Directed by Thomas Napper.
Starring Johnny Harris, Ian McShane, Ray Winstone, Michael Smiley.
Boxer Jimmy McCabe (Johnny Harris) has hit rock bottom. A former youth boxing champion he agrees to an unlicensed fight up north, much to the disapproval of former friends Bill (Ray Winstone) and Eddie (Michael Smiley). When he begins training at Bill’s boxing club, Eddie reluctantly agrees to accompany Jimmy north to the fight and be his corner-man.
Together with The Pyramid Texts, The Happiest Day in the Life of Olli Maki and Jawbone cast the fighter of the squared ring has a rejuvenated figure, at least in the square frame of the screen. Unlike the black and white aesthetic of its compatriots, Jawbone is vivid for its colour, in as much as it refuses to pull its punches in the violence unleashed between the ropes.
Howard Hawks lamented the fact that one shouldn’t try too hard with comedy and actor Johnny Harris’ first credit as screenwriter is an example of this sage wisdom from one of Hollywood’s great auteurs. The film has an air of confidence. It knows precisely what it wants to be and the experience it wants to offer its audience. Yet it is not adventurous, rather it is a simple narrative that rides on the back of its down on his luck protagonist living out a future he could have avoided because of past decisions. With this narrative inherently comes regret, forgiveness, the reunion of friends of old, what be might said are the archetypal building blocks with which to tell a story with heart, while of course striking at the emotional sensibilities of the audience.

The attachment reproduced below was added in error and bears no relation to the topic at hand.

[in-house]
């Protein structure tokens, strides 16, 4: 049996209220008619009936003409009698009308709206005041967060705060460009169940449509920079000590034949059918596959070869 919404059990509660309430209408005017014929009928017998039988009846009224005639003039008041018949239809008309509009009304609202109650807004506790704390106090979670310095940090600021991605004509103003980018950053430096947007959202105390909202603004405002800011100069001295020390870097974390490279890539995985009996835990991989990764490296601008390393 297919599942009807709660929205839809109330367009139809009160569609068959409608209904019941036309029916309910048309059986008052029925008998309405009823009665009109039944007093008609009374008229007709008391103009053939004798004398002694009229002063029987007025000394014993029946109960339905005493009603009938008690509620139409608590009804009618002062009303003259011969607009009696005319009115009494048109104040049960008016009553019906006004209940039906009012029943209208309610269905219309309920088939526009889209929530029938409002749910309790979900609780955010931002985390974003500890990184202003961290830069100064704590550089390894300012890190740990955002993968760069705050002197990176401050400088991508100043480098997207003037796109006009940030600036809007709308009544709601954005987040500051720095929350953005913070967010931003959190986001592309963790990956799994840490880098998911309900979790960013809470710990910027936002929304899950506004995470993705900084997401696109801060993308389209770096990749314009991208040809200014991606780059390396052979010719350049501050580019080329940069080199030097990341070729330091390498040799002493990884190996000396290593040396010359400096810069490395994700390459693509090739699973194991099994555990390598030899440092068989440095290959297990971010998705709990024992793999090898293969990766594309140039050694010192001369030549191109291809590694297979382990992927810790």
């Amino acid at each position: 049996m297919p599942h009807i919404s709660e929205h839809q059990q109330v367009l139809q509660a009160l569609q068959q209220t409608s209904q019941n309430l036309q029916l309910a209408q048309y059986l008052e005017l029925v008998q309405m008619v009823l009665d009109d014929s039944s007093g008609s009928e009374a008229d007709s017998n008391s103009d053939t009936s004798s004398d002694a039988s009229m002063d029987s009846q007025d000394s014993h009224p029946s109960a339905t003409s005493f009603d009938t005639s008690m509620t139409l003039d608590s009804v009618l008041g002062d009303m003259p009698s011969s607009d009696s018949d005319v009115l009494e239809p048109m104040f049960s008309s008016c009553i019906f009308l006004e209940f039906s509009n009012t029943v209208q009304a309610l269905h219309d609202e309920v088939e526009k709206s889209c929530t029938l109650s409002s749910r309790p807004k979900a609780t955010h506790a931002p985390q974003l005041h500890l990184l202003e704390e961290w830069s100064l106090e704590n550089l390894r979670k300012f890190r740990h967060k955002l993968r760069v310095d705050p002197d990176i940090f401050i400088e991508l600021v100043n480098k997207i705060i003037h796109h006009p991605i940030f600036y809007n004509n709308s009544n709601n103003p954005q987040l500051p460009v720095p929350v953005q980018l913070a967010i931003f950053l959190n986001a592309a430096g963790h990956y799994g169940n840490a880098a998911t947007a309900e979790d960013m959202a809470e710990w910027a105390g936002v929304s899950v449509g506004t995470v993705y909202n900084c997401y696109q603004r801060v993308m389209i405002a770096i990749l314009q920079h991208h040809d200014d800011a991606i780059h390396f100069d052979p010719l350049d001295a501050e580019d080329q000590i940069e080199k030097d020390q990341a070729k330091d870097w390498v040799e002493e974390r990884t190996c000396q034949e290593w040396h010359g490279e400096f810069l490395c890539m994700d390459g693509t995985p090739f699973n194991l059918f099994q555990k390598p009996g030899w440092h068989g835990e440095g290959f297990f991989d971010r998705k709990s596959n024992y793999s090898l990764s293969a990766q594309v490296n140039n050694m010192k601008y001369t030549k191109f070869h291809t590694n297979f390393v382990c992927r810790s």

There is nothing idle or lacklustre in Harris’ writing or Thomas Napper’s direction. Stories such as Jawbone are hurtling toward a violent altercation, here one that creates a pulsating dread, an unsettling anxiety that mixes hope with fear. The antagonistic cause of this sense of foreboding dread is absent, an antagonist built up through words alone – sparing words that reveals Harris’ economy with the pen. The Goliath like figure Jimmy will step into the ring with is a product of our imagination, yet when the inevitable bout comes around the ferocity and intimidation of the staging pushes the tension to breaking point as every punch and blow reaches beyond the screen.
The supporting cast of Michael Smiley, Ray Winstone and Ian McShane all show what is seemingly an innate ability to hold the scene with a strength of presence. But never are the words spoken taken for granted, the dialogue means something with silence preferred if words should fail to express the emotions or thoughts of a given moment. That the performances draw our eye is of little surprise, its actor-screenwriter writing to his characters with an intimate understanding of the way an actor will read their character on the page and breathe life into them.
While the climactic fight stands up to some of the finest cinematic bouts, it may come to overshadow the memory of the subtler character moments. Yet the edge of the seat drama of blood and sweat is only a testament to the subtler moments of the film that set us up for a thrilling conclusion.
Flickering Myth Rating – Film: ★ ★ ★ / Movie: ★ ★ ★